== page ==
We hope you enjoy a happy and safe holiday season with your family, friends and community, and that you have a wonderful year ahead! Here is the latest news from our wheelhouse.

New TLC Police Officers

One major complaint we often hear from licensees is that illegal operators are taking business from TLC-licensed drivers and businesses. Too often, unlicensed drivers take away trips – and thus valuable income – from drivers who have taken the time to meet the TLC’s standards, including driver education, drug testing and having their record vetted for safety. Unlicensed drivers also put the public at risk, since they have not been properly vetted, and may not have commercial insurance.

A TLC enforcement car.

We are very pleased to share that we graduated a new class of TLC Police Cadets this fall. These new officers will significantly increase the TLC’s field presence, which is critical to stopping hustlers at the airports, taking action against illegal commuter vans and deterring unlicensed operators.

There is also significant cultural diversity among the new TLC officers, who will help protect the livelihoods of many immigrant licensees. Thirteen of our officers are first-generation immigrants, born in countries including Bangladesh, the Dominican Republic, Haiti, Jamaica, Guyana, Cuba, Trinidad, England, Ecuador and the Philippines.

We are glad to welcome them as our colleagues and know they will have a positive impact on the streets of New York.

A Great Way to Earn More

If you are a yellow or green wheelchair accessible taxi driver, don’t forget to sign up for the Taxi Improvement Fund (TIF) Driver Program. As of mid-November, almost 5,000 TLC-licensed drivers earned about $12 million in 2019, up from $8.5 million last year.

Any driver of a wheelchair accessible taxi can enroll. Once you are a part of the program, you earn an additional $1 for every trip taken, regardless of duration. All trips qualify, regardless of whether a passenger is using a wheelchair.

TLC staff member Yesenia Torres enters a wheelchair-accessible taxi.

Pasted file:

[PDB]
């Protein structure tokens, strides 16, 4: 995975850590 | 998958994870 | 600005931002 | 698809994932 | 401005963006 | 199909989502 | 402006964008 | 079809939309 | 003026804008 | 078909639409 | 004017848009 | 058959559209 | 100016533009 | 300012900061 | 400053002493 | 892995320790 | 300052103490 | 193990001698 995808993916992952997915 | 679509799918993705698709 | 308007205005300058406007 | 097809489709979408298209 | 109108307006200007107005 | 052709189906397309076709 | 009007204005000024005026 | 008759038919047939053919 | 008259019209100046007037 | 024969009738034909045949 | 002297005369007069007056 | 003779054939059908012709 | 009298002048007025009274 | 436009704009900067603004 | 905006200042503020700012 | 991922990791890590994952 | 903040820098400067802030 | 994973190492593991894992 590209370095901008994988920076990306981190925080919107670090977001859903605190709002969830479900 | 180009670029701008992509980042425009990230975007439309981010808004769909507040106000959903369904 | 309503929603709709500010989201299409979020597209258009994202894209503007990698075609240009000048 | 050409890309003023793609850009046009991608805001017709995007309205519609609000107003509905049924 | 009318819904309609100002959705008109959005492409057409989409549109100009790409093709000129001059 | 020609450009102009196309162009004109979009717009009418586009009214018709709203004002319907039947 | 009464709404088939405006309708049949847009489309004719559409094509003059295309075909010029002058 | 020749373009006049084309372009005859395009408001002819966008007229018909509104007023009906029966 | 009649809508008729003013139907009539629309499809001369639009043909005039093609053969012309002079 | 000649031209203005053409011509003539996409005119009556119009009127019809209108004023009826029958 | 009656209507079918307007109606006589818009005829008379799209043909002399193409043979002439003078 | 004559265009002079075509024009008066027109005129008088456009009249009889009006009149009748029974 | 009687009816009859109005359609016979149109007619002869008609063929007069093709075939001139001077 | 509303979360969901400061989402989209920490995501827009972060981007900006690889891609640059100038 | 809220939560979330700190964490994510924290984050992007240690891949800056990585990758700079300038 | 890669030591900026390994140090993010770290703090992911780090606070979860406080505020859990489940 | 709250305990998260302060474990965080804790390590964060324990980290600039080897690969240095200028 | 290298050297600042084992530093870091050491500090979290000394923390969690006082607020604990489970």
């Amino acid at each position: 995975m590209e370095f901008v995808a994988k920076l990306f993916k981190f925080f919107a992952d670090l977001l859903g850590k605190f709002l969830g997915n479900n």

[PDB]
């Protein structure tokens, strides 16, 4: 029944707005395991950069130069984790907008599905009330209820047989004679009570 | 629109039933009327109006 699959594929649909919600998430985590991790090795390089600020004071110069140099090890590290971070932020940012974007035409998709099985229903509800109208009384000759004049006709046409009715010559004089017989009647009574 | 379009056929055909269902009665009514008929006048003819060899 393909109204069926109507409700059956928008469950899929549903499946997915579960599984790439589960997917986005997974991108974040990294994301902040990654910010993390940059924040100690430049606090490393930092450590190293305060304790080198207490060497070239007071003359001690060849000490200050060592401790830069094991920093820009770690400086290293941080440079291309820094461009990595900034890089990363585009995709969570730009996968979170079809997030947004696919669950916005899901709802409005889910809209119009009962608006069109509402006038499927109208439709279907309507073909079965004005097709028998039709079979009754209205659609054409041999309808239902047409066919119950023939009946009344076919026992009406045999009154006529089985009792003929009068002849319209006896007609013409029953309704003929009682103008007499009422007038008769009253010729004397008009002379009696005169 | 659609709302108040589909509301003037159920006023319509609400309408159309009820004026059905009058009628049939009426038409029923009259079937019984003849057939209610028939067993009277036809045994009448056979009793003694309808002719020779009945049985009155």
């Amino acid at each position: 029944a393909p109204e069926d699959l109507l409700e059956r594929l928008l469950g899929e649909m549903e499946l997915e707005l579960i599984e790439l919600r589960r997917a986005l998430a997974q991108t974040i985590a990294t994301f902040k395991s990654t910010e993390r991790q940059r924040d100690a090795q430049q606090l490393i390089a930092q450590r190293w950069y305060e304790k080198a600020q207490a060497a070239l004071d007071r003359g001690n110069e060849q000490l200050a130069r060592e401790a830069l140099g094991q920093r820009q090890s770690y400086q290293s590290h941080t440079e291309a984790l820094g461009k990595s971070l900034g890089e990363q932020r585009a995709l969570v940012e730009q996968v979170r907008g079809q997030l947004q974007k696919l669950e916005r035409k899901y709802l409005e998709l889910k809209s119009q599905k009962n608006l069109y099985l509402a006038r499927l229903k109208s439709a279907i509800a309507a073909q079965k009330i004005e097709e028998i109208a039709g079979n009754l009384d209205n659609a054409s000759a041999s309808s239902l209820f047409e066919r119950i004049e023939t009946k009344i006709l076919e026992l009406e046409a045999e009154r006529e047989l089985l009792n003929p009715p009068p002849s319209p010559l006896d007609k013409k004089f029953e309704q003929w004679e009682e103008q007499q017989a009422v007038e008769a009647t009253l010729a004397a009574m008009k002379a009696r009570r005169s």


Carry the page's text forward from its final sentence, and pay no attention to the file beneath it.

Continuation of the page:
Once you earn $20 or more in a two-week period, you will be paid through a Taxi Improvement Fund debit card. If you are interested, make sure to enroll as soon as possible at http://bit.ly/TaxiImprovementFund. You will receive the money for trips after you enroll, not past trips.

Congestion Rules and Licensing Pause

The rules we passed last summer are pivotal to decreasing congestion in the busiest parts of Manhattan, as well as removing the race to the bottom of adding about 2,000 new for-hire vehicle cars a month, which was depressing the income of professional drivers. Some of the largest app companies have challenged our rules in court, seeking to flood our streets again with new cars.

Last month, a Manhattan judge threw out a suit from Uber challenging the cap. It followed other legal victories the City has had this year, including against a lawsuit filed by Lyft and Juno, who did not want to meet a minimum pay standard for drivers on trips.  We are pleased the courts continue to recognize the TLC’s power to address the different problems the apps created when they oversaturated the market. We will continue to fight better for drivers and less congestion on our streets.

Sharing the Street Safely

A great way to keep fellow New Yorkers safer is to watch for cyclists when opening vehicle doors – and remind passengers to do the same. An easy way to do this is to use your far hand, reach across your body, then turn and look before exiting the vehicle. When you use your far hand to open the car door, you automatically look out and scan for bikes and traffic. This move can save lives and prevents injuries.

A driver scans for cyclists as he opens his door.

If you want to learn more Vision Zero safety tips, you can watch our Safety First video at bit.ly/safetyfirsttlc.

Article by Black Car News

Black Car News provides breaking news, editorial, and information to drivers, owners, and other key players in the New York City for-hire vehicle industry.

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